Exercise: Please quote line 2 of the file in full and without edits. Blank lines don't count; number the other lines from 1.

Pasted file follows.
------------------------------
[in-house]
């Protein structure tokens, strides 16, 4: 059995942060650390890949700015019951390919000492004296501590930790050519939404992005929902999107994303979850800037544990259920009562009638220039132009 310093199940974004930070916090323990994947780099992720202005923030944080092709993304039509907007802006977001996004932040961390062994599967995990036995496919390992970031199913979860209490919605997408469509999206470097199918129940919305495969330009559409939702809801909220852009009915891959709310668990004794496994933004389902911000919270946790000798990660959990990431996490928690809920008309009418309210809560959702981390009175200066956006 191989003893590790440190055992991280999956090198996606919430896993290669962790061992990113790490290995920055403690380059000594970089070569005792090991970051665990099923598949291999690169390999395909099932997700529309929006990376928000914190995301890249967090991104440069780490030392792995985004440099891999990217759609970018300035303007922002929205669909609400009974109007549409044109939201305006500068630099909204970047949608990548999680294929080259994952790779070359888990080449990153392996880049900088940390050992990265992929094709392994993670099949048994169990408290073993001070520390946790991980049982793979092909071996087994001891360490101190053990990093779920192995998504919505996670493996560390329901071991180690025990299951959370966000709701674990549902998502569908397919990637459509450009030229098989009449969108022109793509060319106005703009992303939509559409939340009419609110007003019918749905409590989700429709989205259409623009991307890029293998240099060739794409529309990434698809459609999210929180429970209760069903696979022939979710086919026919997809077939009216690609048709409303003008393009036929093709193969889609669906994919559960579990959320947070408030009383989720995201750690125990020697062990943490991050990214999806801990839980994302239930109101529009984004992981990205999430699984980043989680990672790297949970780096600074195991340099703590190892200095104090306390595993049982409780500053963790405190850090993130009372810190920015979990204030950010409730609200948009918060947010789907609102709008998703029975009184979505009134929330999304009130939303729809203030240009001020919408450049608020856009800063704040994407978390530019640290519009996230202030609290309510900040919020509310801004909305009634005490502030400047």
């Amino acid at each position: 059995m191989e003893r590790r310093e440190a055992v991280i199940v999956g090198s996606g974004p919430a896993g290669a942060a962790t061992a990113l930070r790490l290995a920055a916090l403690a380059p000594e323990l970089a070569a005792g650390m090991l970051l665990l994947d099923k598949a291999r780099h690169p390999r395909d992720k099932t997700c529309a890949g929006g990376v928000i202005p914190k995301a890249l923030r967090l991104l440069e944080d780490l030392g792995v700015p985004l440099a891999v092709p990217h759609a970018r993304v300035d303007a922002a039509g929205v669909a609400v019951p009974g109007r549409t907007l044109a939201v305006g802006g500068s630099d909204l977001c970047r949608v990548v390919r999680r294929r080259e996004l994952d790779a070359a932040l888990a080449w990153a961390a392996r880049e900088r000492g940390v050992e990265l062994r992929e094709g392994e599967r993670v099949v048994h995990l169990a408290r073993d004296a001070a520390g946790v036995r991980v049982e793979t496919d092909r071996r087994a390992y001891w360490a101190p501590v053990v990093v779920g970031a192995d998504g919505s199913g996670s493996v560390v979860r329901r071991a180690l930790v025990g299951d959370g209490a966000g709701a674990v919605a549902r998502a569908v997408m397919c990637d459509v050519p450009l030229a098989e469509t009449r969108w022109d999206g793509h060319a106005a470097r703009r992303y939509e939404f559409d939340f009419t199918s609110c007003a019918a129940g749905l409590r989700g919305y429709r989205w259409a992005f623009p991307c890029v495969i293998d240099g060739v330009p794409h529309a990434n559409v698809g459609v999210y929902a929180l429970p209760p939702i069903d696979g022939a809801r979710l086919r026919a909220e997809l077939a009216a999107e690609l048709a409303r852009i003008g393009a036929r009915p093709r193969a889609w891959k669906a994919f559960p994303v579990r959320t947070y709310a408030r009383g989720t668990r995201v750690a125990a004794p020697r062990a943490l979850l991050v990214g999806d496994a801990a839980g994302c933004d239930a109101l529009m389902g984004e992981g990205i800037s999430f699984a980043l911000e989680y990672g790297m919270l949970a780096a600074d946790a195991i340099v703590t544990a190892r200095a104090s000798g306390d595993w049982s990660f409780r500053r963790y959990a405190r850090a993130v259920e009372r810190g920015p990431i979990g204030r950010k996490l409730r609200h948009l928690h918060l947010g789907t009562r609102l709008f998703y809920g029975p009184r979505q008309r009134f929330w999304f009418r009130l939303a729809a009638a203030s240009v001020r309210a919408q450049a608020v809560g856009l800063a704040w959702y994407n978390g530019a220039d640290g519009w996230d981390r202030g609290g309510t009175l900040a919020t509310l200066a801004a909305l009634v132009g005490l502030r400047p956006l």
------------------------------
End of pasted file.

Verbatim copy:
């Protein structure tokens, strides 16, 4: 059995942060650390890949700015019951390919000492004296501590930790050519939404992005929902999107994303979850800037544990259920009562009638220039132009 310093199940974004930070916090323990994947780099992720202005923030944080092709993304039509907007802006977001996004932040961390062994599967995990036995496919390992970031199913979860209490919605997408469509999206470097199918129940919305495969330009559409939702809801909220852009009915891959709310668990004794496994933004389902911000919270946790000798990660959990990431996490928690809920008309009418309210809560959702981390009175200066956006 191989003893590790440190055992991280999956090198996606919430896993290669962790061992990113790490290995920055403690380059000594970089070569005792090991970051665990099923598949291999690169390999395909099932997700529309929006990376928000914190995301890249967090991104440069780490030392792995985004440099891999990217759609970018300035303007922002929205669909609400009974109007549409044109939201305006500068630099909204970047949608990548999680294929080259994952790779070359888990080449990153392996880049900088940390050992990265992929094709392994993670099949048994169990408290073993001070520390946790991980049982793979092909071996087994001891360490101190053990990093779920192995998504919505996670493996560390329901071991180690025990299951959370966000709701674990549902998502569908397919990637459509450009030229098989009449969108022109793509060319106005703009992303939509559409939340009419609110007003019918749905409590989700429709989205259409623009991307890029293998240099060739794409529309990434698809459609999210929180429970209760069903696979022939979710086919026919997809077939009216690609048709409303003008393009036929093709193969889609669906994919559960579990959320947070408030009383989720995201750690125990020697062990943490991050990214999806801990839980994302239930109101529009984004992981990205999430699984980043989680990672790297949970780096600074195991340099703590190892200095104090306390595993049982409780500053963790405190850090993130009372810190920015979990204030950010409730609200948009918060947010789907609102709008998703029975009184979505009134929330999304009130939303729809203030240009001020919408450049608020856009800063704040994407978390530019640290519009996230202030609290309510900040919020509310801004909305009634005490502030400047």